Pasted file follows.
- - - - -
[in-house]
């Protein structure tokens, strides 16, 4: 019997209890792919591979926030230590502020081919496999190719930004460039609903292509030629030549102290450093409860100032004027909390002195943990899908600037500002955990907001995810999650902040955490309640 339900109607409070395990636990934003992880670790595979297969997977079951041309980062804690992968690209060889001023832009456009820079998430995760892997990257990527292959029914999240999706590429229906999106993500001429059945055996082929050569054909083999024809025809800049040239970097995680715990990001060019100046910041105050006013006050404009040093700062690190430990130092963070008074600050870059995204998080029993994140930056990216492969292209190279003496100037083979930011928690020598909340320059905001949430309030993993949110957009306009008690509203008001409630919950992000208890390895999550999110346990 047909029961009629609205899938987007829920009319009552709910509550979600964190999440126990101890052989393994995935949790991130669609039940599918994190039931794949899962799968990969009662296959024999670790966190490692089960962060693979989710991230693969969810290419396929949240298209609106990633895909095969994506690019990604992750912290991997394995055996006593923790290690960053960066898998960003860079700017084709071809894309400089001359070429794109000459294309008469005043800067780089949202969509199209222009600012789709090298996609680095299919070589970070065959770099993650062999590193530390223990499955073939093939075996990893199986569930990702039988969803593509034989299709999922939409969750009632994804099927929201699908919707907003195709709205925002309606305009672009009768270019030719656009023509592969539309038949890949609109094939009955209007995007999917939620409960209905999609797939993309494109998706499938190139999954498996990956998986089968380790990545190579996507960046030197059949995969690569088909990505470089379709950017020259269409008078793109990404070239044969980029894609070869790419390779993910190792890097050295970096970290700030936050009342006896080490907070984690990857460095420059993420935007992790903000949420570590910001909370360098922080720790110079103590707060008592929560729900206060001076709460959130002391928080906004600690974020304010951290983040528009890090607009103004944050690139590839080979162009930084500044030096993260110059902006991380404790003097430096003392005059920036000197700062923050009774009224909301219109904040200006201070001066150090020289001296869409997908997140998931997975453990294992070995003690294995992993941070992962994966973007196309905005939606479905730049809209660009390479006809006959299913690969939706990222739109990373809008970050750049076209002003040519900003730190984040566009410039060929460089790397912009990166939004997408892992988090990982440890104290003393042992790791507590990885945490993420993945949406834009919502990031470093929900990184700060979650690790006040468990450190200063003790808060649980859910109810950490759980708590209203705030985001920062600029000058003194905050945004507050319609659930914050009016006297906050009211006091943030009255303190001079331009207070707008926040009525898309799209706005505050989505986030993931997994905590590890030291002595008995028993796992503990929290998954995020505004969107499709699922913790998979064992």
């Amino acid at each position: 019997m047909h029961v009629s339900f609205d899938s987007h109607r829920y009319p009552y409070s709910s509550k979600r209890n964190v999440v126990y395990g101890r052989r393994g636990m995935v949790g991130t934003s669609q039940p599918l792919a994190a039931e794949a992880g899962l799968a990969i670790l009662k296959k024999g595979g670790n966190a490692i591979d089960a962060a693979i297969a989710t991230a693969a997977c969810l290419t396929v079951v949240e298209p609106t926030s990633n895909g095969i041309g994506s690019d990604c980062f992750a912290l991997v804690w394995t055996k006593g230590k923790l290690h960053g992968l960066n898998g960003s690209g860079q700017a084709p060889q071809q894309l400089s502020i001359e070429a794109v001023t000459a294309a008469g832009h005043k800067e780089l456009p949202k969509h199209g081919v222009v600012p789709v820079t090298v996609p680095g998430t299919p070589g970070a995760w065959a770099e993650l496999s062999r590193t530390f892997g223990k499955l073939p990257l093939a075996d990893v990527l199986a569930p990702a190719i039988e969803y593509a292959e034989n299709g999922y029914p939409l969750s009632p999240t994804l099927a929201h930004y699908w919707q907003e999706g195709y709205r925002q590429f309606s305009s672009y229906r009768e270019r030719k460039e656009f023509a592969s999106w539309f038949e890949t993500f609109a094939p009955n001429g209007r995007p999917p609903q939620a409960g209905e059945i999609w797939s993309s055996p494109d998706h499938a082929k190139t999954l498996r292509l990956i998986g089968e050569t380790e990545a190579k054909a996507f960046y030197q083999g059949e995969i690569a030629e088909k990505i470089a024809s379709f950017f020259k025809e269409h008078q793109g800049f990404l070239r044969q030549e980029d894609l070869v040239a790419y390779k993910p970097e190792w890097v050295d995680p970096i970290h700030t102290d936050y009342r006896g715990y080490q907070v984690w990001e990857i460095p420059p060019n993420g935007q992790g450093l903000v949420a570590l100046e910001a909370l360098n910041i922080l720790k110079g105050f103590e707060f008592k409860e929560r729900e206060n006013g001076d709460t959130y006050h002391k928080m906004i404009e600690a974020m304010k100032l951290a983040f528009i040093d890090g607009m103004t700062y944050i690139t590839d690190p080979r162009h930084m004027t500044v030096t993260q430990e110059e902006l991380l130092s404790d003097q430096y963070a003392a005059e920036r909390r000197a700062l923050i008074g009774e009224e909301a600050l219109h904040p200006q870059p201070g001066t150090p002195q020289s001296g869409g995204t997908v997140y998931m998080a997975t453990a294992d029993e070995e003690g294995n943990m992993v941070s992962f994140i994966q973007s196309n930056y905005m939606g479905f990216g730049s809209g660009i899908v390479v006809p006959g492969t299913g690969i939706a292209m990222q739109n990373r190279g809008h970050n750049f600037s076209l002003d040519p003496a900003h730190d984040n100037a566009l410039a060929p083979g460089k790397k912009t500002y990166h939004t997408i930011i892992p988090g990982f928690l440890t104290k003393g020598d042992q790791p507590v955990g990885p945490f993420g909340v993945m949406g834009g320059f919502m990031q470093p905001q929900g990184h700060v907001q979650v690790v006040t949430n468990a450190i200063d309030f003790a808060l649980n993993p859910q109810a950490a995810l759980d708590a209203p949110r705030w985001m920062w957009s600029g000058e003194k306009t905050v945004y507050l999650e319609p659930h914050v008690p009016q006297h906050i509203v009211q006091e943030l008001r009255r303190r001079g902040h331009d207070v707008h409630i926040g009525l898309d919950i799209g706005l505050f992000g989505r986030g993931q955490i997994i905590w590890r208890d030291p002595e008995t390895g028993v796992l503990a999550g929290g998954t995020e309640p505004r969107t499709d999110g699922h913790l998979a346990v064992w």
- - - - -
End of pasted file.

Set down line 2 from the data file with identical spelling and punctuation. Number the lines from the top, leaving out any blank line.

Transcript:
């Protein structure tokens, strides 16, 4: 019997209890792919591979926030230590502020081919496999190719930004460039609903292509030629030549102290450093409860100032004027909390002195943990899908600037500002955990907001995810999650902040955490309640 339900109607409070395990636990934003992880670790595979297969997977079951041309980062804690992968690209060889001023832009456009820079998430995760892997990257990527292959029914999240999706590429229906999106993500001429059945055996082929050569054909083999024809025809800049040239970097995680715990990001060019100046910041105050006013006050404009040093700062690190430990130092963070008074600050870059995204998080029993994140930056990216492969292209190279003496100037083979930011928690020598909340320059905001949430309030993993949110957009306009008690509203008001409630919950992000208890390895999550999110346990 047909029961009629609205899938987007829920009319009552709910509550979600964190999440126990101890052989393994995935949790991130669609039940599918994190039931794949899962799968990969009662296959024999670790966190490692089960962060693979989710991230693969969810290419396929949240298209609106990633895909095969994506690019990604992750912290991997394995055996006593923790290690960053960066898998960003860079700017084709071809894309400089001359070429794109000459294309008469005043800067780089949202969509199209222009600012789709090298996609680095299919070589970070065959770099993650062999590193530390223990499955073939093939075996990893199986569930990702039988969803593509034989299709999922939409969750009632994804099927929201699908919707907003195709709205925002309606305009672009009768270019030719656009023509592969539309038949890949609109094939009955209007995007999917939620409960209905999609797939993309494109998706499938190139999954498996990956998986089968380790990545190579996507960046030197059949995969690569088909990505470089379709950017020259269409008078793109990404070239044969980029894609070869790419390779993910190792890097050295970096970290700030936050009342006896080490907070984690990857460095420059993420935007992790903000949420570590910001909370360098922080720790110079103590707060008592929560729900206060001076709460959130002391928080906004600690974020304010951290983040528009890090607009103004944050690139590839080979162009930084500044030096993260110059902006991380404790003097430096003392005059920036000197700062923050009774009224909301219109904040200006201070001066150090020289001296869409997908997140998931997975453990294992070995003690294995992993941070992962994966973007196309905005939606479905730049809209660009390479006809006959299913690969939706990222739109990373809008970050750049076209002003040519900003730190984040566009410039060929460089790397912009990166939004997408892992988090990982440890104290003393042992790791507590990885945490993420993945949406834009919502990031470093929900990184700060979650690790006040468990450190200063003790808060649980859910109810950490759980708590209203705030985001920062600029000058003194905050945004507050319609659930914050009016006297906050009211006091943030009255303190001079331009207070707008926040009525898309799209706005505050989505986030993931997994905590590890030291002595008995028993796992503990929290998954995020505004969107499709699922913790998979064992």